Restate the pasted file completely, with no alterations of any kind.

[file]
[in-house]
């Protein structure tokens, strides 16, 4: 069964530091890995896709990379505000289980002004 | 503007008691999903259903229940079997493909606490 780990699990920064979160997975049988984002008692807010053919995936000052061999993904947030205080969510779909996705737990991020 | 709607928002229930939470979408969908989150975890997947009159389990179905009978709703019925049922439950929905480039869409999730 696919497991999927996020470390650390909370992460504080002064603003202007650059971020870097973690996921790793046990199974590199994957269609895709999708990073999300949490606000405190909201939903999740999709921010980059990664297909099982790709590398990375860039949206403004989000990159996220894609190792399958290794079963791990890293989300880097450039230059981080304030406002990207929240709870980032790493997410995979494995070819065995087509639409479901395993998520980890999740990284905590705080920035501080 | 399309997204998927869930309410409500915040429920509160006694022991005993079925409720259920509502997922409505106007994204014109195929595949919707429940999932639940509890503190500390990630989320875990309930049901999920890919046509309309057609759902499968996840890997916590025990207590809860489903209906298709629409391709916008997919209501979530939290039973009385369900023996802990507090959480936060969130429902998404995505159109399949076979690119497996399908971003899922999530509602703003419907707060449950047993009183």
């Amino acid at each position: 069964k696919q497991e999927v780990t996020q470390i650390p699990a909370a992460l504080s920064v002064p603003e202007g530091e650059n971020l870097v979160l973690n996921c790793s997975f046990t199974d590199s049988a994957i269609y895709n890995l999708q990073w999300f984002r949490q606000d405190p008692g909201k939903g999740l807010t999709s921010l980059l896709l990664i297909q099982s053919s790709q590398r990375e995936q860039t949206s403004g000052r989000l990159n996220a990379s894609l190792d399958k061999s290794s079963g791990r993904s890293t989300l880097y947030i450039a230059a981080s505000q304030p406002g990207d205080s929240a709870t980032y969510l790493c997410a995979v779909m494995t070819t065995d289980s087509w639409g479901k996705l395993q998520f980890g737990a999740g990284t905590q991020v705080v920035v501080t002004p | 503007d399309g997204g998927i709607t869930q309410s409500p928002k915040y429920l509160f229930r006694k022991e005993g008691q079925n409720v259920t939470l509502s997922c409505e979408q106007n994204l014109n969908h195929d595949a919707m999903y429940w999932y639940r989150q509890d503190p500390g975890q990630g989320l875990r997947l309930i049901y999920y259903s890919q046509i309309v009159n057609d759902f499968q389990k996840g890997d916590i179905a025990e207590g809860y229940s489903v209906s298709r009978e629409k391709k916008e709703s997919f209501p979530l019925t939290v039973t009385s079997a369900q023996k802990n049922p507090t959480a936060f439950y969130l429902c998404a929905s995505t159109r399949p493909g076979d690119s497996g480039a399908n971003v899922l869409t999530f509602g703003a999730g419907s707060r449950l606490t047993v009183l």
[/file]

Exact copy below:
[in-house]
């Protein structure tokens, strides 16, 4: 069964530091890995896709990379505000289980002004 | 503007008691999903259903229940079997493909606490 780990699990920064979160997975049988984002008692807010053919995936000052061999993904947030205080969510779909996705737990991020 | 709607928002229930939470979408969908989150975890997947009159389990179905009978709703019925049922439950929905480039869409999730 696919497991999927996020470390650390909370992460504080002064603003202007650059971020870097973690996921790793046990199974590199994957269609895709999708990073999300949490606000405190909201939903999740999709921010980059990664297909099982790709590398990375860039949206403004989000990159996220894609190792399958290794079963791990890293989300880097450039230059981080304030406002990207929240709870980032790493997410995979494995070819065995087509639409479901395993998520980890999740990284905590705080920035501080 | 399309997204998927869930309410409500915040429920509160006694022991005993079925409720259920509502997922409505106007994204014109195929595949919707429940999932639940509890503190500390990630989320875990309930049901999920890919046509309309057609759902499968996840890997916590025990207590809860489903209906298709629409391709916008997919209501979530939290039973009385369900023996802990507090959480936060969130429902998404995505159109399949076979690119497996399908971003899922999530509602703003419907707060449950047993009183």
């Amino acid at each position: 069964k696919q497991e999927v780990t996020q470390i650390p699990a909370a992460l504080s920064v002064p603003e202007g530091e650059n971020l870097v979160l973690n996921c790793s997975f046990t199974d590199s049988a994957i269609y895709n890995l999708q990073w999300f984002r949490q606000d405190p008692g909201k939903g999740l807010t999709s921010l980059l896709l990664i297909q099982s053919s790709q590398r990375e995936q860039t949206s403004g000052r989000l990159n996220a990379s894609l190792d399958k061999s290794s079963g791990r993904s890293t989300l880097y947030i450039a230059a981080s505000q304030p406002g990207d205080s929240a709870t980032y969510l790493c997410a995979v779909m494995t070819t065995d289980s087509w639409g479901k996705l395993q998520f980890g737990a999740g990284t905590q991020v705080v920035v501080t002004p | 503007d399309g997204g998927i709607t869930q309410s409500p928002k915040y429920l509160f229930r006694k022991e005993g008691q079925n409720v259920t939470l509502s997922c409505e979408q106007n994204l014109n969908h195929d595949a919707m999903y429940w999932y639940r989150q509890d503190p500390g975890q990630g989320l875990r997947l309930i049901y999920y259903s890919q046509i309309v009159n057609d759902f499968q389990k996840g890997d916590i179905a025990e207590g809860y229940s489903v209906s298709r009978e629409k391709k916008e709703s997919f209501p979530l019925t939290v039973t009385s079997a369900q023996k802990n049922p507090t959480a936060f439950y969130l429902c998404a929905s995505t159109r399949p493909g076979d690119s497996g480039a399908n971003v899922l869409t999530f509602g703003a999730g419907s707060r449950l606490t047993v009183l």